Vice President - Eastern Europe and Central Asia, Russia
Natalia Vinograd is an Associate Professor of Hydrogeology in the Institute of Earth Science, St Petersburg University. She graduated from the Department of Hydrogeology of St Petersburg University in 1992. After working in the All-Russian Research Institute of Petroleum Geology (1992-1993) she returned to the University as a post-graduate. In 1997 she gained experience in Ireland as a hydrogeologist with ESB International. Her PhD (2000) studied mineral, medicinal and industrially valuable water in the northern part of the Russian Platform. Natalia has been an IAH member since 1997 and joined the Commission on Mineral and Thermal Waters (CMTW) in 2001. She has also been a member of the Russian Union of Hydrogeologists since 2012.
Dr Vinograd’s scientific interests cover mineral waters, groundwater quality, water supply and the hydrogeology of the St Petersburg and other regions. She lectures in general hydrogeology, mineral waters, hydrogeological mapping, mathematical methods in hydrogeology, and petroleum hydrogeology and conducts student field training in hydrogeology. Over 30 scientific papers have been published in national and international journals and books. Natalia has participated in many international conferences, seminars and workshops, including the IAH Congress in Nottingham (1997), many sessions of the CMTW (from 1999) and a NATO workshop in Lithuania (1997) as a keynote speaker. She was a main organizer of the CMTW meeting in St Petersburg (2001) and the international Symposium “Future of Hydrogeology” (St Petersburg, 2007). Dr Vinograd has carried out projects with hydrogeologists of many countries (Poland, Ireland, Finland, USA) and was awarded the certificate for the course “Sustainable development and environmental management” of the University of California at Berkeley (2005). Natalia speaks Russian (native language), fluent English, and good German.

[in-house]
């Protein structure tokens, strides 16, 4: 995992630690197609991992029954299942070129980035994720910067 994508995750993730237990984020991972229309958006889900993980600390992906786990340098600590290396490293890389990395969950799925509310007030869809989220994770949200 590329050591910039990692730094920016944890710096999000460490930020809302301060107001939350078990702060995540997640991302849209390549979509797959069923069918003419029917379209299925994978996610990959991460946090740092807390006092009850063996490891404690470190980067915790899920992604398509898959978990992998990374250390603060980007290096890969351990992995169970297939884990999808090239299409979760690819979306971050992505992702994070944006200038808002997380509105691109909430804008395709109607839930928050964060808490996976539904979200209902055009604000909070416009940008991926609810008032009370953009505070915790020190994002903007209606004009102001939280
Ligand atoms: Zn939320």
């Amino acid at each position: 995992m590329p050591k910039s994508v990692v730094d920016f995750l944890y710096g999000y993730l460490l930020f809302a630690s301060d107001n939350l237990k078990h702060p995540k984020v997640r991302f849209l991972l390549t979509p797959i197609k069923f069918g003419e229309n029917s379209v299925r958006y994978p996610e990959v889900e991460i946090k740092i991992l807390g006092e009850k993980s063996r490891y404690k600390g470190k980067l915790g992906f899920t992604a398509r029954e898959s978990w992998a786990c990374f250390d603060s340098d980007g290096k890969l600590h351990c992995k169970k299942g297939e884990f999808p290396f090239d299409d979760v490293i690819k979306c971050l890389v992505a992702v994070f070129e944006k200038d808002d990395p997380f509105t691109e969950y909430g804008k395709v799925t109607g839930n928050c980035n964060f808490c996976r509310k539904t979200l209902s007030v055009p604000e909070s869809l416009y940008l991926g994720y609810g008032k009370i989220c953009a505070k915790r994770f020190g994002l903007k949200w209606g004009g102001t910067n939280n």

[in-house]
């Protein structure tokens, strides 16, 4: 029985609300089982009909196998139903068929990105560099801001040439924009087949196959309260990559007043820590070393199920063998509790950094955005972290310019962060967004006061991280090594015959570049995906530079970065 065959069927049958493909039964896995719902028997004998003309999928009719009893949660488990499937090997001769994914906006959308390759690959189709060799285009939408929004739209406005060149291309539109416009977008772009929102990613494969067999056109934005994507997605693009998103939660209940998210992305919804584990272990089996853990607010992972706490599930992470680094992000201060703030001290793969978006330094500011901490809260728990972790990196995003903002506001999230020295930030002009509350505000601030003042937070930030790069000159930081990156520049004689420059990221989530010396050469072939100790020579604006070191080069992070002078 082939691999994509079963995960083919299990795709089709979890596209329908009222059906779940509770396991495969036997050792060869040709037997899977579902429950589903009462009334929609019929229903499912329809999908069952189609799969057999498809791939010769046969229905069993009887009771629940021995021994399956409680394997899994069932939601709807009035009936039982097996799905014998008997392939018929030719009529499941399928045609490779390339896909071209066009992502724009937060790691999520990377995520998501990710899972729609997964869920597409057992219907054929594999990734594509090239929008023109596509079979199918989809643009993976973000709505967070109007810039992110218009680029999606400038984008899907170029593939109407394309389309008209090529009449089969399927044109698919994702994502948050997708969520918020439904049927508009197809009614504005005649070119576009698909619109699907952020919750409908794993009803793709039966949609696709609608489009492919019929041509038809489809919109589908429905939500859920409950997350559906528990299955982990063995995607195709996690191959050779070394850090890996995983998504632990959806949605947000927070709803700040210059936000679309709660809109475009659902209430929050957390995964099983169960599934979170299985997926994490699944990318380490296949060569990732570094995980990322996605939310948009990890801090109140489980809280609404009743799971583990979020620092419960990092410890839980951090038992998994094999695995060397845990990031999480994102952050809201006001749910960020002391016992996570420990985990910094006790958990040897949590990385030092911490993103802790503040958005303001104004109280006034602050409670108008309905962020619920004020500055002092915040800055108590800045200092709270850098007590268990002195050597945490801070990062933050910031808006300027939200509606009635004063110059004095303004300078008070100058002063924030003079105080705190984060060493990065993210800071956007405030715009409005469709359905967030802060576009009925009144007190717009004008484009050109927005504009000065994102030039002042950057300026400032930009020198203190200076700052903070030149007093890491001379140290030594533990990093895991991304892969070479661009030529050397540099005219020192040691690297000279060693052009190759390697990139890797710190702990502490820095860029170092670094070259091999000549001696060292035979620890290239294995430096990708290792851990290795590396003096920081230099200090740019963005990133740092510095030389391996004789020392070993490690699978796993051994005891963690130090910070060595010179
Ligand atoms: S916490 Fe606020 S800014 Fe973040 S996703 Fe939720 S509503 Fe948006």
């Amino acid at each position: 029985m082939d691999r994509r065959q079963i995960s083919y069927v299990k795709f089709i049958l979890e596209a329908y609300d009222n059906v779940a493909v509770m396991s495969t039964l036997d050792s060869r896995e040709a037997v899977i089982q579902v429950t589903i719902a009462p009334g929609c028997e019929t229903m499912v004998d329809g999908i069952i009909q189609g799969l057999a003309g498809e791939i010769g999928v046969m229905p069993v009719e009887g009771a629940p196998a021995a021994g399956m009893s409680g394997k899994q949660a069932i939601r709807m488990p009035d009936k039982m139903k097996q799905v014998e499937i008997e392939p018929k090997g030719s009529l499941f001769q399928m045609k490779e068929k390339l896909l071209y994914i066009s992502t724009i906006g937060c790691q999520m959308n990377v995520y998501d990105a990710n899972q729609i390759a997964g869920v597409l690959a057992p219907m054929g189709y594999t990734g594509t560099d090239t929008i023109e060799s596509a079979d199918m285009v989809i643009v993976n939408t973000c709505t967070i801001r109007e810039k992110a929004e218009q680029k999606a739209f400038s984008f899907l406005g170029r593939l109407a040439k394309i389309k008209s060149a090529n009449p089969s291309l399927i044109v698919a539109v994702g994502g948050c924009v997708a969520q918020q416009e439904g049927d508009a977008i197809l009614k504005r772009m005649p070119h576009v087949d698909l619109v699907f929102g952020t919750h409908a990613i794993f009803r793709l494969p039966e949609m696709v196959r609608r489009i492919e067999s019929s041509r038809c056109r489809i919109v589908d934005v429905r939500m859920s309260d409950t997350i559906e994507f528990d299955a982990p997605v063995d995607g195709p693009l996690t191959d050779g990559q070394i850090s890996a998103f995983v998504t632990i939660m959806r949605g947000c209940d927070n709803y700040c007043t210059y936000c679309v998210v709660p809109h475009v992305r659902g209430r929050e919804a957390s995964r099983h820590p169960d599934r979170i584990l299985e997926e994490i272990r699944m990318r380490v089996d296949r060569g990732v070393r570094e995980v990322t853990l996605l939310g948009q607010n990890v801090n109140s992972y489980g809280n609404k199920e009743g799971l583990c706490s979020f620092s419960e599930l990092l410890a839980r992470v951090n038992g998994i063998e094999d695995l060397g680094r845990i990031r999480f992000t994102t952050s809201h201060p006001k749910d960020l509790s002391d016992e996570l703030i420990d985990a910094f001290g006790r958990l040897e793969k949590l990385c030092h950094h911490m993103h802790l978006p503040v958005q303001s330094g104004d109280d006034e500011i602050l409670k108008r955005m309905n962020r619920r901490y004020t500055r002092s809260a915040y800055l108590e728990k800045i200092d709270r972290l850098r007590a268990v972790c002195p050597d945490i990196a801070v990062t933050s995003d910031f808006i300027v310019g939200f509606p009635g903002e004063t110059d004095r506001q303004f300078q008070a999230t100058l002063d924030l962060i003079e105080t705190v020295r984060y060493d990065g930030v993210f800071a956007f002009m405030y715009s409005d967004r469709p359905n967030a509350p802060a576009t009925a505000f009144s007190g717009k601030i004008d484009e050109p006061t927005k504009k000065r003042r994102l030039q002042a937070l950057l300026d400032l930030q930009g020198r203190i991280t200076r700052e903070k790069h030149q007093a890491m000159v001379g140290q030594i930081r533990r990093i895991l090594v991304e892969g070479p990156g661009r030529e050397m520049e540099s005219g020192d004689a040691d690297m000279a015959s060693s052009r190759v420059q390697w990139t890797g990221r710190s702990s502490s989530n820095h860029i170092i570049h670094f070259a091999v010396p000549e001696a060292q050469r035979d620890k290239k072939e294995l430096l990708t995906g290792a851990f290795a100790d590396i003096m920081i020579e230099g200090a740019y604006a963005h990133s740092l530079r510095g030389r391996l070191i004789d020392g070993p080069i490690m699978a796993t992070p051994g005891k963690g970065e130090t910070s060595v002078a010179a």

If I am elected, I will do my best to promote the mission, goals and activities of IAH among my colleagues in Eastern Europe to attract more IAH members from my region. Eastern Europe is rich in groundwater resources but problems of groundwater quality and quantity are important for many areas of the region. This requires modern assessment of water quality and resources. As a regional IAH Vice-President, I can facilitate the development of international relationships and improvement of communications between hydrogeologists in the region to increase their awareness about regional hydrogeology and modern approaches to the solution of water supply problems.
Another important task will be to encourage scientists in Eastern Europe to publish their scientific papers on regional investigations in Hydrogeology Journal and in IAH books to inform other IAH members about the hydrogeological issues in Eastern Europe, and to promote scientific meetings amongst IAH members within the region. It is essential to promote the activities of IAH Commissions to attract more members from Eastern Europe.
One of the main priorities of the regional Vice-Presidents and IAH as a whole is to involve young hydrogeologists in the scientific community. So I plan to focus on the involvement of students and early career hydrogeologists in IAH’s scientific activities at national and international levels. As a university lecturer, I have good opportunities for doing this. Another important issue is the dissemination of hydrogeological knowledge across the world to increase awareness about groundwater quality and protection. I welcome the opportunity to be able to participate in such activities through the IAH Council.